On Sunday in the Kitsap Life section our getaways feature this month is going to be on Woodinville, written by your’s truly.
It’s fitting that my last Kitsap Life story would be on Western Washington’s wine country. (Yes, you read that correctly, my last story. My last day at the Sun will be Oct. 29.)
This post isn’t about my departure, it’s about all the great wineries you can experience with a short jaunt across the water (Puget Sound and Lake Washington) by exploring Woodinville.
I remember when Woodinville was known as the home to Chateau Ste. Michelle, Columbia Winery and Red Hook Brewery. Now it’s home to more than 80 wineries and a number of great restaurants. It really does make a great day trip from Seattle, and it’s a heck of a lot easier to get to Woodinville to go wine tasting than it is to drive across the mountains to Eastern Washington.
A month or so ago my husband and I found ourselves with a rare day off together and a babysitter eager to watch the kid (thanks grandma!) so we decided we’d take advantage of our good fortune and do a little wine tasting. With 80+ wineries to choose from it was a little daunting to figure out where we were going to go, but I just hopped online and started looking at the different wineries listed under the Woodinville Wine Country website. (Also look at the Warehouse District winery website when planning your trip because there are some great wineries in that area too.) Within an hour I had our Woodinville wine tour mapped out.
Here’s the list I created:
- Airfield Estates
- Alexandria Nicole Cellars
- Dusted Valley
- Otis Kenyon
- Ross Andrew Winery
I didn’t expect us to make it to every winery, but I wanted a couple “fall backs” in case we went somewhere and it was busy. (Or if we really did make it through our top picks quickly, we’d have somewhere to go.) We ended up visiting (in this order): Ross Andrew, J.Bookwalter, Alexandria Nicole, Airfield Estates.
By the last winery we were maxed out and ready to head across the street to Purple Cafe and Wine Bar, where we had an excellent dinner.
If you’re planning a trip to Woodinville, do your homework before you go so you have a rough idea of what you want to see, but also know that once you get there there are so many wineries you can easily change your mind and pop into any storefront and likely have a great experience.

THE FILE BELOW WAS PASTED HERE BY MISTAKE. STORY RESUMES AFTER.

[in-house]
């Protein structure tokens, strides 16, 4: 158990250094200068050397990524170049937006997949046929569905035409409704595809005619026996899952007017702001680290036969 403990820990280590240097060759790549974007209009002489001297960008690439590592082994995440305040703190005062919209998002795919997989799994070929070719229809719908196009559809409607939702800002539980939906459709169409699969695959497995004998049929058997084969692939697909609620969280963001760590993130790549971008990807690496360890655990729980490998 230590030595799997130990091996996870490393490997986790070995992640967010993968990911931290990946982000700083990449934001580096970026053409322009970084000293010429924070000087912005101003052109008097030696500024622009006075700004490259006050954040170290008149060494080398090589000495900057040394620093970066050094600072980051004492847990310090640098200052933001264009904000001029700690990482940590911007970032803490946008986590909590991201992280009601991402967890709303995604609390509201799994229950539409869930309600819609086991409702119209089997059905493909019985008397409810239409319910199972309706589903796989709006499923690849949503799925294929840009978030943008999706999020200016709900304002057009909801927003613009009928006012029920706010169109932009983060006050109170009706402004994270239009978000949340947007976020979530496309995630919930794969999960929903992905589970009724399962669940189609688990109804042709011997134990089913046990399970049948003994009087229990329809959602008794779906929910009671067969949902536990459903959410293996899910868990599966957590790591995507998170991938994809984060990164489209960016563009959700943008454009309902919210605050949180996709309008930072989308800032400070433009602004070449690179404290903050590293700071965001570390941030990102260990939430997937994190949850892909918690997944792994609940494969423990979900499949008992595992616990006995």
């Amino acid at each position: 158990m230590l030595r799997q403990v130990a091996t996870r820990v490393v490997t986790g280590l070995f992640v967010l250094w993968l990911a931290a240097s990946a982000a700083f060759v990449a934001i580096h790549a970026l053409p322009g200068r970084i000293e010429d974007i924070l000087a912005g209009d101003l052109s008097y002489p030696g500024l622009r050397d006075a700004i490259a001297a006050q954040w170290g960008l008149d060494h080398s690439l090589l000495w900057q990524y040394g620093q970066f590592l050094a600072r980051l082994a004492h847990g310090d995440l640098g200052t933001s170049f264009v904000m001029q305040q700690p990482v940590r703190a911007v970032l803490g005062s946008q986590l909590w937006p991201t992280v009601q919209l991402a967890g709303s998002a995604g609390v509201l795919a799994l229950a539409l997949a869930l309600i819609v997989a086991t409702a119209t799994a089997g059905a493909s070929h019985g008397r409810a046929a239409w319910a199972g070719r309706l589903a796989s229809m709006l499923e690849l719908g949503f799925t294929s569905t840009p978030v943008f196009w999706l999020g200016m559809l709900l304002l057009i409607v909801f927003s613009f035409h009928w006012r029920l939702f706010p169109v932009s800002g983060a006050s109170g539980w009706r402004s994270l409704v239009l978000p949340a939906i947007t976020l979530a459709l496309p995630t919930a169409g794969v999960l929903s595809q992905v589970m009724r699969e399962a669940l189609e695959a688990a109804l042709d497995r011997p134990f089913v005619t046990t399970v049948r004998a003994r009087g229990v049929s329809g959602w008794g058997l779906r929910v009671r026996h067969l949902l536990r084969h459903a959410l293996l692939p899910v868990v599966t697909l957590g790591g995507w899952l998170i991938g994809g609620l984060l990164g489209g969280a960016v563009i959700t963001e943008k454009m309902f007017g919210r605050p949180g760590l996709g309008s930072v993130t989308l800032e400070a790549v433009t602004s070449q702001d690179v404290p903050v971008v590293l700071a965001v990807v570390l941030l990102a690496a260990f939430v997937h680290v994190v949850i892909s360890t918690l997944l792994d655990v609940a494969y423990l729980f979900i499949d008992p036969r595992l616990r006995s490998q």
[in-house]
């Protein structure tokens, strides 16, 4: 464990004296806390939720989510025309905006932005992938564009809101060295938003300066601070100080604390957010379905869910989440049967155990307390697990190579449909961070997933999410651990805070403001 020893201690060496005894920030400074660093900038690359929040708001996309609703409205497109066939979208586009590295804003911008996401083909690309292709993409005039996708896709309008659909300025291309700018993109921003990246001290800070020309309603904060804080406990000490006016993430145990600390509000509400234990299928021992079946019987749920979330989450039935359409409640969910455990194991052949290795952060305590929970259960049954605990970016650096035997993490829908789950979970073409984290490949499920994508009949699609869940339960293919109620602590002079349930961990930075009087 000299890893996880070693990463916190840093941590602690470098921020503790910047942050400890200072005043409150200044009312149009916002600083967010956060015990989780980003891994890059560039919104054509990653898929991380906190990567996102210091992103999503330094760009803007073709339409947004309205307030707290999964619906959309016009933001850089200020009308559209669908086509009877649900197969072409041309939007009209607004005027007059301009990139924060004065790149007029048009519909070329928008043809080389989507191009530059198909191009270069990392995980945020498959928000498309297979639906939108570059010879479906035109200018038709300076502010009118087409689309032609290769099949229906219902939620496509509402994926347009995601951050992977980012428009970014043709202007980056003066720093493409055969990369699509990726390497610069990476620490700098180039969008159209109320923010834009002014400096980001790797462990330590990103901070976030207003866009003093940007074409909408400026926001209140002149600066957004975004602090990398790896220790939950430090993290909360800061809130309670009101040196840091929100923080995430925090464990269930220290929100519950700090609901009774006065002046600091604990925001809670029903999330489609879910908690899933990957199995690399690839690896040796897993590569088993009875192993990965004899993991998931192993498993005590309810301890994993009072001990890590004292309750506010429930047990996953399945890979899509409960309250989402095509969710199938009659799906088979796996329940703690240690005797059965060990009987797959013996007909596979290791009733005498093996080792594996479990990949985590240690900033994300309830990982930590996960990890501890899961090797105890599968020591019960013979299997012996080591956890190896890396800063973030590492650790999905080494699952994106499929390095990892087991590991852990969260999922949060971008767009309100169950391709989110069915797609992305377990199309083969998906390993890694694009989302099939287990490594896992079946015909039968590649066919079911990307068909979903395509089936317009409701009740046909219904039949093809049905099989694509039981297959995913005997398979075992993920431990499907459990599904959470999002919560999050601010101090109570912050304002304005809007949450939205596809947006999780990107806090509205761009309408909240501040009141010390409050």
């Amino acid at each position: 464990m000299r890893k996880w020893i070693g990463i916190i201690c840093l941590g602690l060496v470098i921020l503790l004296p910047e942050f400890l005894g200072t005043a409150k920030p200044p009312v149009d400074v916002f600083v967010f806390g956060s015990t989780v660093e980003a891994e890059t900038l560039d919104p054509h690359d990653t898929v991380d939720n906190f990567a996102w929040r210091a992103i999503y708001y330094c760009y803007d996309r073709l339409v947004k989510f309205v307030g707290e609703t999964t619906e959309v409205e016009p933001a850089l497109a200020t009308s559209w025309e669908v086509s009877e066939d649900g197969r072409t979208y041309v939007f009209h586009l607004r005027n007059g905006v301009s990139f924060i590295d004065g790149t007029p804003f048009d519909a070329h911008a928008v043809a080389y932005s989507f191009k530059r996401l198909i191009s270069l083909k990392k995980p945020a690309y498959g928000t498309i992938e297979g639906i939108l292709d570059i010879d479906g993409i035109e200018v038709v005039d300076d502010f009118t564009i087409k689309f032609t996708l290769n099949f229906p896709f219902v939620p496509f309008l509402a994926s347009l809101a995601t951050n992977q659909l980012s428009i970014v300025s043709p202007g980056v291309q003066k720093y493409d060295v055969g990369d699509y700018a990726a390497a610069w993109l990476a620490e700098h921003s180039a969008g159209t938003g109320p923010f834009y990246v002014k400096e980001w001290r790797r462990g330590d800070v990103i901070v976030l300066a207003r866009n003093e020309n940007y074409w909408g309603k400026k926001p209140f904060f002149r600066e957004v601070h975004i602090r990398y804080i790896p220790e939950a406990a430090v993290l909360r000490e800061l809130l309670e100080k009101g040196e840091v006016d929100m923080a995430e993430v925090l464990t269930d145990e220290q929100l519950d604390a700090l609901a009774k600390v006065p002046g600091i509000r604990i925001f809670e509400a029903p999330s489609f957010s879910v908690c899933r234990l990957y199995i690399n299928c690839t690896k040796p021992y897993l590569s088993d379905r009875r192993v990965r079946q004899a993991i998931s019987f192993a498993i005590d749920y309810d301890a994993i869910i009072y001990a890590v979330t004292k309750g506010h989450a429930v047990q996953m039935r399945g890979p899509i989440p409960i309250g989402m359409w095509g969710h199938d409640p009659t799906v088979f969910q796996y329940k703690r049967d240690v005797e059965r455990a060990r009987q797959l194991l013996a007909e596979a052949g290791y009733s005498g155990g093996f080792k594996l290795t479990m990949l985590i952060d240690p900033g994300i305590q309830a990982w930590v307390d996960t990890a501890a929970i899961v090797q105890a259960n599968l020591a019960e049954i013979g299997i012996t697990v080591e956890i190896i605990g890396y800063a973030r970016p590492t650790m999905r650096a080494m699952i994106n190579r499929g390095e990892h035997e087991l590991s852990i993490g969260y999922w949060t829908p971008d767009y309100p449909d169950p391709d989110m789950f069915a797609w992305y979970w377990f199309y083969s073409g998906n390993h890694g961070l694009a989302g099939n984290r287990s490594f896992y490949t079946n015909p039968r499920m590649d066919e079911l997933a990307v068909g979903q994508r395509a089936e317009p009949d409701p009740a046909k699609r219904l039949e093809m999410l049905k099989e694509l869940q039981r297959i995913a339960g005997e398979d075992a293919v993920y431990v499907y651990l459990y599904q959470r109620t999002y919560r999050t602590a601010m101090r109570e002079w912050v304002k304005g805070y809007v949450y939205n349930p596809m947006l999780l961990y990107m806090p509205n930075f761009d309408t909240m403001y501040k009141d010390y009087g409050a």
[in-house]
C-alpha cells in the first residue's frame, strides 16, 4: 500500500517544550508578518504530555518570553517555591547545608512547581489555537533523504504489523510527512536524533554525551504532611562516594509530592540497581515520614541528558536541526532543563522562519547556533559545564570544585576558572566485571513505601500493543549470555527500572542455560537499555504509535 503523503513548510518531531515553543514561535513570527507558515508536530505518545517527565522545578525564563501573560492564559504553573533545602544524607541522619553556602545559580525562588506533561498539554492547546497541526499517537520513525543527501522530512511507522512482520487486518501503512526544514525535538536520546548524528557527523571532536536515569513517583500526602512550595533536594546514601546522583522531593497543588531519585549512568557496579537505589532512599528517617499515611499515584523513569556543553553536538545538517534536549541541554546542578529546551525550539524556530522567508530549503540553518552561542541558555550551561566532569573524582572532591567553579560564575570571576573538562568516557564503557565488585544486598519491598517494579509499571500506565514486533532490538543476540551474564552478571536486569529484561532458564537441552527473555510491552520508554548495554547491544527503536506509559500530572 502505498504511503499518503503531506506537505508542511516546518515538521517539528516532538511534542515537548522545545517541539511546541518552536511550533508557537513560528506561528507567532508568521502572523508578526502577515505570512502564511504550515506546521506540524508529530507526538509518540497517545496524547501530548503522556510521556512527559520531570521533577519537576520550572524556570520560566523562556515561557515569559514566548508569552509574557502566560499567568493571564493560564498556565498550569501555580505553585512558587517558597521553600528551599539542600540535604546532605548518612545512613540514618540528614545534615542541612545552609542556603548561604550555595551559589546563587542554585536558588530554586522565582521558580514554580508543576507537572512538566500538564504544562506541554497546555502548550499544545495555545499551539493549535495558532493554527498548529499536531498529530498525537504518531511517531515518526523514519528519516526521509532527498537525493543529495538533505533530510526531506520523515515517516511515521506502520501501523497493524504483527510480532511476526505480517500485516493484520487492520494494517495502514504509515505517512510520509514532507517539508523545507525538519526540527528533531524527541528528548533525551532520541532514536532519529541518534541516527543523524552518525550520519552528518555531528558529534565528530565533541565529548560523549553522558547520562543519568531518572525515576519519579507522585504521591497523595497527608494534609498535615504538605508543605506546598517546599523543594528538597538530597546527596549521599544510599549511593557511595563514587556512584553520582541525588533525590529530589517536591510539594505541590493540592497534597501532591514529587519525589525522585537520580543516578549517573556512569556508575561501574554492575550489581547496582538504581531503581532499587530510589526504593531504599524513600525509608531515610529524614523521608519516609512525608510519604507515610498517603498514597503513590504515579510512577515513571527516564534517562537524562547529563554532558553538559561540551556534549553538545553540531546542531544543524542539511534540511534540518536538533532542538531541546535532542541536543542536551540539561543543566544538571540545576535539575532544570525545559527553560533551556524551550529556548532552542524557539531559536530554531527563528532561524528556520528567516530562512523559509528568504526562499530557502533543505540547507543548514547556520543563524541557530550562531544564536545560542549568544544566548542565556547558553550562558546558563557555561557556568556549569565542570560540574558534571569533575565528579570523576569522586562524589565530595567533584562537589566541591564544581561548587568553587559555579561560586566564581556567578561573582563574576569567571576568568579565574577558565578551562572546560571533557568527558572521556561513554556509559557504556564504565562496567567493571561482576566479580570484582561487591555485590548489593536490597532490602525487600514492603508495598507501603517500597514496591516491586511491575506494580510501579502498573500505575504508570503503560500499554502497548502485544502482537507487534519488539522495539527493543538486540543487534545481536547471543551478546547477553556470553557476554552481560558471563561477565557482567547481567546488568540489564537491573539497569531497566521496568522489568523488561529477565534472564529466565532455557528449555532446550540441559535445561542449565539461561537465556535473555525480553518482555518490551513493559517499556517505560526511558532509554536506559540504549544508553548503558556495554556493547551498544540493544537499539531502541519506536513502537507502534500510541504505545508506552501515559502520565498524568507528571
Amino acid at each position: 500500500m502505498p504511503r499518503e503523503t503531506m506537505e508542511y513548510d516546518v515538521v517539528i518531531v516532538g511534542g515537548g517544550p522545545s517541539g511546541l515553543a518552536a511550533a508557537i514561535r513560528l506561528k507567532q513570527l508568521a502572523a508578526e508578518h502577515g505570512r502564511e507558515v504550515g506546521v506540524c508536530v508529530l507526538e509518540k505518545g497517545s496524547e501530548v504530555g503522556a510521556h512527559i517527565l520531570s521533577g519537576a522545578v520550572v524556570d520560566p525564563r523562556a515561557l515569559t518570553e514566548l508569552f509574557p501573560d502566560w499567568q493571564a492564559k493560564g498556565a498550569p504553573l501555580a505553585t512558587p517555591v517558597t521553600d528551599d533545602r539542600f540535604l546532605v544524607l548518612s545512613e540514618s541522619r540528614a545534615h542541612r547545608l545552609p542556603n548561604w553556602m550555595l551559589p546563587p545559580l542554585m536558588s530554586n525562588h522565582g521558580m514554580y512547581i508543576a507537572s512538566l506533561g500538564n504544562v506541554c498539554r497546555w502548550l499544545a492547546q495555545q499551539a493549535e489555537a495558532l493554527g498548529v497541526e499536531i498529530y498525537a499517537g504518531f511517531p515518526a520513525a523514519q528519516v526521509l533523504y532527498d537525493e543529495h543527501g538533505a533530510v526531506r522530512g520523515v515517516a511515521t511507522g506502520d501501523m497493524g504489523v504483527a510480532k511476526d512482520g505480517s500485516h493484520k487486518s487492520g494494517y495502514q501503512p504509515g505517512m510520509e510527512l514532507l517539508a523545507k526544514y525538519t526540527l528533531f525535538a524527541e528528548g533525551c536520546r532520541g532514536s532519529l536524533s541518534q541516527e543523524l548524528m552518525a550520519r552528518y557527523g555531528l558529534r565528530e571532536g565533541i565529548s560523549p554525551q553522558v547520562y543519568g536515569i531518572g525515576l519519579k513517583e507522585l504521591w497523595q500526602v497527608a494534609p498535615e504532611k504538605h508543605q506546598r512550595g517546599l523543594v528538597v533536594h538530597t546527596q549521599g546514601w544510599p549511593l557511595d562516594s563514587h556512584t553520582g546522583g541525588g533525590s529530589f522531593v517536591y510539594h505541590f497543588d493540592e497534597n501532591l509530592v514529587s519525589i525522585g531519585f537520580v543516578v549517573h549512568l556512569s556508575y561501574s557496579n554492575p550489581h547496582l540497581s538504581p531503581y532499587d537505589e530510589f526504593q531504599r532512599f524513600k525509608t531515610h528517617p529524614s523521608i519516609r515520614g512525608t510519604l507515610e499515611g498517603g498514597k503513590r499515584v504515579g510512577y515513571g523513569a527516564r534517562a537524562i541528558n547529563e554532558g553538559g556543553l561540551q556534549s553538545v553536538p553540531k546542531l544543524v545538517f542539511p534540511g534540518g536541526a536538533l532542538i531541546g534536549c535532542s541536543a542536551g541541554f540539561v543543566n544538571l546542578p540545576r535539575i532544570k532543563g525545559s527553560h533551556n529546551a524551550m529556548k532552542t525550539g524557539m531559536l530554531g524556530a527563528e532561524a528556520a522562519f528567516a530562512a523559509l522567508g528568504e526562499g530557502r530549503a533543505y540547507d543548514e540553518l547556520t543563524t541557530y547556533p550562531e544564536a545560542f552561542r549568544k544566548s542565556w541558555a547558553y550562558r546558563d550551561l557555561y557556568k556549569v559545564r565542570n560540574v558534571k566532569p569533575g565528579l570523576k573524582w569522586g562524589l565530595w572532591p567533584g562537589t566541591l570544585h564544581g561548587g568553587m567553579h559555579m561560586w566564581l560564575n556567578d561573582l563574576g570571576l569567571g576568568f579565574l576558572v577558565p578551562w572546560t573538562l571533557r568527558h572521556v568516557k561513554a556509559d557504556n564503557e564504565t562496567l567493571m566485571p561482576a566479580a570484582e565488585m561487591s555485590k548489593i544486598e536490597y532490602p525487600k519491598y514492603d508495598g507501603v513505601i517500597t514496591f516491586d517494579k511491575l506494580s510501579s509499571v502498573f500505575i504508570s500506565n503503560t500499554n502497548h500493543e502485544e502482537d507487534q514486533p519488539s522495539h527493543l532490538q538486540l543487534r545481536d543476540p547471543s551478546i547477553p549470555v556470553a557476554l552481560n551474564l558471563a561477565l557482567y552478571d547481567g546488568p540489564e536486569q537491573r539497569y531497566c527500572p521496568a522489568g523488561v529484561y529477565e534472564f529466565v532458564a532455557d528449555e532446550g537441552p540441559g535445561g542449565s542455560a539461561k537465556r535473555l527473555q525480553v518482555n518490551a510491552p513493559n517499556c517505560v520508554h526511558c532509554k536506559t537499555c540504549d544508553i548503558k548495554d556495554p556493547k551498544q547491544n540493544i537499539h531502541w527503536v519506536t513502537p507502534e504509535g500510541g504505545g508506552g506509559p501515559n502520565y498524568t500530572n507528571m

Of the wineries we visited, Alexandria Nicole is one not to be missed. The atmosphere is great and so are the people pouring wines. Plus their wines (in my opinion) are fantastic. We loved their 2012 Shepherd’s Mark, a blend of 65 percent Roussanne, 20 percent Marsanne and 15 percent Viognier. This wine won a gold medal at the San Francisco Chronicle Wine Competition and a double gold at the 2013 Seattle Wine Awards. This wine has notes of pineapple, pear, citrus and peach and the floral characteristics of Viognier come through on the nose. ($24)
The 2010 a Squared Cabernet Sauvignon was also good with its dark fruit flavors and hints of vanilla on the finish. This is a great fall/winter wine and would pair well with heavier meals like roasts and lamb. The blend is 86 percent cab, 6 percent cab franc, 6 percent malbec and 2 percent petit verdot. ($24)
I also loved J.Bookwalter’s Chardonnay, which had just the right balance of weight from its fermentation in barrels and stainless steel. The wine had aromas of pear and honeydew with a slightly nutty hint on the finish. This was a creamy wine that I am kicking myself for not purchasing while we were there.
I was excited to try Ross Andrew because I had not heard of this winery before, which is hard to believe because the winemaker has been in the business for a long time and studied under one of the best in the industry, Master of Wine Bob Betz. The tasting room was recently remodeled and is done in a minimalist, modern style. It’s in the same building complex as Pepper Bridge/Amavi Cellars, Mark Ryan and J.Bookwalter, and right across the parking lot from Alexandria Nicole. If you plan on heading to Woodinville you could spend your afternoon just cruising between these wineries without even having to move your car.
We enjoyed the 2011 Meadow White Wine (so much so we bought a bottle) and the 2012 Meadow Rose (again we bought a bottle). The Rose is the first Washington Rose I’ve tried that reminds me of the Provincial style Roses I drank while in France. It’s dry with a crisp finish. The white wine would be a perfect pair with crab, scallops or white fish. Both wines were $16.
If you’re thinking about planning a trip to Woodinville, check out my story in Sunday’s paper (or online). Now’s a good time to head over there because they’ve finished the craziness of crush and the craziness of the holidays hasn’t picked up yet.